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Debbie

Mom to Adalynn Grace

November 15, 2013

Princeton, West Virginia

It was November 12, 2013…13 days before my due date. I laid in bed with Matthew watching Adalynn move around in my belly. She liked to kick me as hard as she could whenever I would talk to her, but little did I know, this would be the last time I would feel her move. She wasn’t moving the next morning, though I didn’t worry as this was normal for her, especially since she was getting so cramped in my tummy. So I went about my day, washing her clothes and organizing her things for her arrival. The day after, I was awakened by my alarm clock. So much excitement was in store for me as it was my last baby doctor appointment and my OB would be choosing a date for me to be induced. As I started driving down the road, Addie’s favorite song came on the radio (Blurred Lines by Robin Thicke). I began singing it to her and noticed how completely still it was inside me. I pushed hard on my stomach to get her to move but still, there was nothing. I felt panic in my mind but was quickly comforted at the thought of me being at the doctor soon to check up on her. I signed in, sat down, and anxiously updated my status on Facebook to inform my family of the big day. Minutes later, I was called back to have my blood pressure and weight taken. When I stepped on the scales, my weight was the same. I didn’t gain anything and that was very unusual for me, especially with it being the final two weeks of my pregnancy. The nurse told me to go to room one after I used the bathroom to give them a urine sample. I sat down waiting in the room when my doctor and his student came in. He told me to lay back while his student rubbed the jelly on my stomach and began searching for my daughter’s heartbeat. My doctor was looking at his calendar, telling me how he would most likely be inducing me the following week when his student said he was having trouble finding where she was. So my doctor took over and tried finding her heartbeat himself. At first there was nothing but static and then I heard something, but he quickly told me it was my own heartbeat. Finally my doctor said, “Well, let’s see what this kid’s doing” and he wheeled the ultrasound machine over to me. At this point, I knew something wasn’t right. My palms became sweaty and my heart almost jumped right out of my chest. On the screen, the first thing that came up was an image of her head and brain. Then once it showed her body, I knew. With it being my second pregnancy, I knew how ultrasounds worked and what everything looked like. I glanced at her heart and saw that nothing was moving, nothing was flickering. I closed my eyes tight and prayed, “Oh God, please, let her heart beat now. Please let my baby be okay.” I opened my eyes back up to the same haunting image, my daughter’s heart…Motionless. I finally looked at him and asked bluntly, “Is she dead?” I was hoping he would reassure me, that my mind was just playing a cruel trick on me, and that my daughter was okay. He looked at me with empty eyes and replied, “Unfortunately, yes.” At that moment, I sat up and yelled, “No! No, are you serious? You have to be kidding me!” I whipped out my phone and called Matthew, but he was asleep at home and didn’t answer. My doctor said, “Debbie, I know now isn’t the best time, but I really need to check you for dilation.” I didn’t even utter a word, I just spread my legs and frantically dialed Matthew’s mom’s number. No answer. Finally, I called Matthew’s dad and he picked up. In tears and sobbing, I screamed, “Kevin, the baby is dead! They can’t find her heartbeat. I need someone to come here right away.” In shock, he said, “Okay, I’m on my way” and hung up the phone. A nurse came in, helped wipe the jelly off me, and handed me my pants. I looked at her with mascara running down my cheeks and said, “I can’t believe this. She was fine just last week when I was here.” The nurse looked down at the floor with sadness and told me that she was sorry. My doctor took me to his office, handed me a box of tissues, and began discussing what we were going to do next. Matthew and his parents finally came in. I could tell Matthew was worried by the look he had on his face. “What’s going on with the baby?” I blew my nose into the tissue, looked at him directly in the eyes, and said, “She’s gone, Matt. We lost her.” He immediately ran for the trash can and threw up. After talking with the doctor, we decided we wanted to be induced right away. I couldn’t bear the thought of her being dead inside of me. I wanted her out and safe in my arms, since the rest of my body seemed to have failed her. We got to the hospital and went over to the registration desk. The lady asked me what I was there for and I immediately broke down and said, “My baby died inside of me. I was sent here by my doctor to get an ultrasound to confirm it and to be induced.” Without hesitation, she pulled up a wheelchair and took me to the ultrasound room. I’ll never forget how numb I felt, how my mind was in complete shock, how I was having difficulty wrapping my head around everything that had just happened. The ultrasound tech, with a look of concern on her face, was frantically searching for answers but found nothing. I remember looking at the screen and seeing Adalynn’s precious face. I asked, “Is that her face?” The ultrasound tech looked at me with devastation and said, “Yes, I’m so sorry.” They wheeled me back upstairs while tears ran from my eyes, I laid on the bed and all I could feel was a numbness, disbelief, and hopelessness. The nurse and doctor spoke to me about inducing me, talking to counselors, how sorry they were, handed me grief hand-outs and books. All the while I could hardly grasp a word they were saying. I wanted to scream at them, at everyone. I just wanted to go home and pretend like none of this ever happened. I was terrified, it was a fear I couldn’t explain. How exactly was I supposed to go through labor and give birth to my dead daughter only to say goodbye? The hours passed by as the contractions began, I was surrounded by such wonderful people who tried their best to keep a smile on my face. There were tears, laughter, and screaming on my part, though the fear of what was coming never left me. It was in these hours that I saw how truly amazing Matthew was as he wiped my tears, held me, and swept my hair from my face…Never once leaving my side. The next morning, at 6:00 a.m., Adalynn Grace Browning was born weighing 7 pounds and measuring out to be 20 inches long. The silence was deafening, with Briannah I had heard her sweet cries but this time there was nothing. I held Matthew and cried heavily with him while they took her from the room to clean and dress her as I had requested. Before we knew it, they brought her in. I was strangely eager and excited to see her, after all I had been waiting 9 months to meet her. The nurse wheeled her in, she laid in a bassinet dressed in cheetah print and swaddled in the blanket I had brought for her. I cried into Matt as I mumbled how beautiful she was, an angel so perfect. Once the nurse placed Adalynn in my arms, my heart filled with so much love. My eyes wept, not from sadness, but of how beautiful she was. Even in eternal sleep, she was perfect. Matthew and I spent time looking at her, laughing at her chunky double chin, and talking to her. After the photographer, doctor, nurses, and our family went out of the room, we had time to spend alone with her where I spoke to her about how much we loved her. I told her how much I wanted her, how amazing her Daddy was, and that I wish she got to grow up to see that. I told her of her wonderful big sister and laughed while telling her she would have spent her life fighting over Barbies with her. I rocked her, kissed her, and examined her little hands and face so I wouldn’t ever forget. When it came time to say goodbye, I felt like I was being torn in half. How could I lay her down knowing I would never pick her up again? I had been with her since the day she was created and now I had to let her go. Matthew lightly encouraged me by telling me it was time for her to rest, so I kissed her one last time, told her how sorry I was, that I loved her so very much, then laid her down, and tucked her blanket around her. Having her wheeled out of that room felt like I was being stabbed in the heart. Walking past the rooms of happy new moms, past the mom going in to give birth…It was all too painful to bear. Leaving the hospital without your baby is something no parent should ever have to feel. All in one day, we had said hello and goodbye to our daughter and all of our memories with her that were built in just a few short hours. Now we have nothing left to do but to miss her, think of her, and try to heal. There were many more challenges in the next few days, like picking out her casket and songs to play at her funeral, but now it’s all over. Over, for people to slowly forget her and her name, for life to go on…While our lives stand still, while our hearts and lives lie shattered on the floor. Our daughter was born still, but she was still loved, still beautiful, and still a blessing. This is my story, this is her story. The story of a mother with empty arms, a broken father, a big sister left confused, and a little girl who never got to see the beauty of this world.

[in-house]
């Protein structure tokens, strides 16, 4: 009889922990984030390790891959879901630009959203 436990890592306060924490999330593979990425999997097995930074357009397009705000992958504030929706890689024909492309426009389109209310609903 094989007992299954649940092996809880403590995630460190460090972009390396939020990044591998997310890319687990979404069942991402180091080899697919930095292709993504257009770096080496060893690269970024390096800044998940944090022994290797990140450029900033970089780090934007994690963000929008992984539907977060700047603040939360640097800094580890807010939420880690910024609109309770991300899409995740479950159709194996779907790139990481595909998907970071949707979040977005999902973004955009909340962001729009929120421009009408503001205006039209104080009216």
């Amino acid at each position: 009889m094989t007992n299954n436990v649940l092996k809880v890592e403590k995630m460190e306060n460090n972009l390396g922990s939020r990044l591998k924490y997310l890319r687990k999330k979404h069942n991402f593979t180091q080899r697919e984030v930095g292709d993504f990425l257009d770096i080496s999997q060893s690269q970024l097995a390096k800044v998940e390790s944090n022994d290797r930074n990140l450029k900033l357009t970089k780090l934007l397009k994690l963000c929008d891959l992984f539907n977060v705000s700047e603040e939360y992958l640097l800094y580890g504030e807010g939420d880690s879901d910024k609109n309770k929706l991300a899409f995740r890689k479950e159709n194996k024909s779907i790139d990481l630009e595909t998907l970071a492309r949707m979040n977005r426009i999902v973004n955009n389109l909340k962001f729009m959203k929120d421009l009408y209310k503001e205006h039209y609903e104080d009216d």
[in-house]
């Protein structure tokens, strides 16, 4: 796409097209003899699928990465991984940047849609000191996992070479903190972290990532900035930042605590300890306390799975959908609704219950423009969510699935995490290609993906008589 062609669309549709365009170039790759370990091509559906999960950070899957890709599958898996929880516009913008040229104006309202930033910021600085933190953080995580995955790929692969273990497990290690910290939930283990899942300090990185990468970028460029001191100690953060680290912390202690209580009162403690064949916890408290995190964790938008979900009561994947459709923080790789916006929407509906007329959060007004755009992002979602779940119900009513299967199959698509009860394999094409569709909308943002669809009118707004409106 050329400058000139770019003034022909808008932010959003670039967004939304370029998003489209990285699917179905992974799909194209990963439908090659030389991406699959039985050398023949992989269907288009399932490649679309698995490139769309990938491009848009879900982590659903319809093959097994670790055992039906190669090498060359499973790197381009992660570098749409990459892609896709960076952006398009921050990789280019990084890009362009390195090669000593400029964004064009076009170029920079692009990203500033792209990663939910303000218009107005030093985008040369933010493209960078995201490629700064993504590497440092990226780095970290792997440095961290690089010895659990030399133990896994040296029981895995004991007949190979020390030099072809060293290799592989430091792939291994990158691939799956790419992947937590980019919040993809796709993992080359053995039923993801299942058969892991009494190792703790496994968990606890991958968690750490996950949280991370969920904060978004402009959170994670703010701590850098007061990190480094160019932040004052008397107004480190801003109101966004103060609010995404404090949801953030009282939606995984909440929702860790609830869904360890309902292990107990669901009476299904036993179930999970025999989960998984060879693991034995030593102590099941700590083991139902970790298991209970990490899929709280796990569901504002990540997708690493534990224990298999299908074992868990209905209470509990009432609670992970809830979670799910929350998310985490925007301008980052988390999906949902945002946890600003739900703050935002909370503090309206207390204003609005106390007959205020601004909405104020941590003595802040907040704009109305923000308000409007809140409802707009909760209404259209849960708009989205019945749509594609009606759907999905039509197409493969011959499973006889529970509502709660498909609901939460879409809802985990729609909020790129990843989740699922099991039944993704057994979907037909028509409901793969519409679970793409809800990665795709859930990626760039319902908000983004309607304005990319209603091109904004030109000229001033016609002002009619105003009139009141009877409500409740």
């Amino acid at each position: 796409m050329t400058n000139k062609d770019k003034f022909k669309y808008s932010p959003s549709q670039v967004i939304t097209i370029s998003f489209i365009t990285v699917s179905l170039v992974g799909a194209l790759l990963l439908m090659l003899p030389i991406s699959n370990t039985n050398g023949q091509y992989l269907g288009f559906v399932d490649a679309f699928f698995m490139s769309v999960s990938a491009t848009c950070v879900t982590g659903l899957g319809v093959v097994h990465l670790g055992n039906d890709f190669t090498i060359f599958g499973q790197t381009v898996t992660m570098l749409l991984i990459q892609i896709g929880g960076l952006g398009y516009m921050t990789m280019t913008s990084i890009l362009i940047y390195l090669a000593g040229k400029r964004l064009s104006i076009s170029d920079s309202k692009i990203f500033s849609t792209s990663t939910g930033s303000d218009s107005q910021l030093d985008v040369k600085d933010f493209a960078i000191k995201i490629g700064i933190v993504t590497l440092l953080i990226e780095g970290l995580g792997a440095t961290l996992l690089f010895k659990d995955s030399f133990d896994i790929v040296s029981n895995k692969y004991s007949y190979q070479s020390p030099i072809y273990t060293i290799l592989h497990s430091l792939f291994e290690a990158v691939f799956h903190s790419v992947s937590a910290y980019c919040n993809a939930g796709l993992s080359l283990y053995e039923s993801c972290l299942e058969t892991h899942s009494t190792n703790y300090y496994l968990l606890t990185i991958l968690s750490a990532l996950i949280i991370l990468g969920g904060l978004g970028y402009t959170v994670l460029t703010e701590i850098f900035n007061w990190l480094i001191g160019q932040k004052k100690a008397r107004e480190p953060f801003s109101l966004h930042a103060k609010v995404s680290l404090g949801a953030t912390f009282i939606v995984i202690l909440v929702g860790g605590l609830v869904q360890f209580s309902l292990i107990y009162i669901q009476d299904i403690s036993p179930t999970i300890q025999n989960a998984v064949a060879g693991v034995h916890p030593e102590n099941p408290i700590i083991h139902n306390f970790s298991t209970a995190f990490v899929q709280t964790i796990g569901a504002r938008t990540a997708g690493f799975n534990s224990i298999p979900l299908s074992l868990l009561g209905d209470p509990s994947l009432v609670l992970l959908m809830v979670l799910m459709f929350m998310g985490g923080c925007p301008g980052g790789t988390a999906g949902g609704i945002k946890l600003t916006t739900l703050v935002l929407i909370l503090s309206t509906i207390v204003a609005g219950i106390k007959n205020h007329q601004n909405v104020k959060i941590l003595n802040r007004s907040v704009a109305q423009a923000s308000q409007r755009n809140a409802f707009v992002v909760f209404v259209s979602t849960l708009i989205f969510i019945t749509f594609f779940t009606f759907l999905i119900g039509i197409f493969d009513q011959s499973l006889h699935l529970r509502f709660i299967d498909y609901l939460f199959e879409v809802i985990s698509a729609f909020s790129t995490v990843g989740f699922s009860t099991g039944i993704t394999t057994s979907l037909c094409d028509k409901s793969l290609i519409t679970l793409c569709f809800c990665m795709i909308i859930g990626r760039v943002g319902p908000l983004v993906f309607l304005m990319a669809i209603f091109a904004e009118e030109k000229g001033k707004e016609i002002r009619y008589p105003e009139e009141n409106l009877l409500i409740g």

Debbie can be reached at proudmom2008@live.com and

http://www.facebook.com/adalynnsangelbabyawareness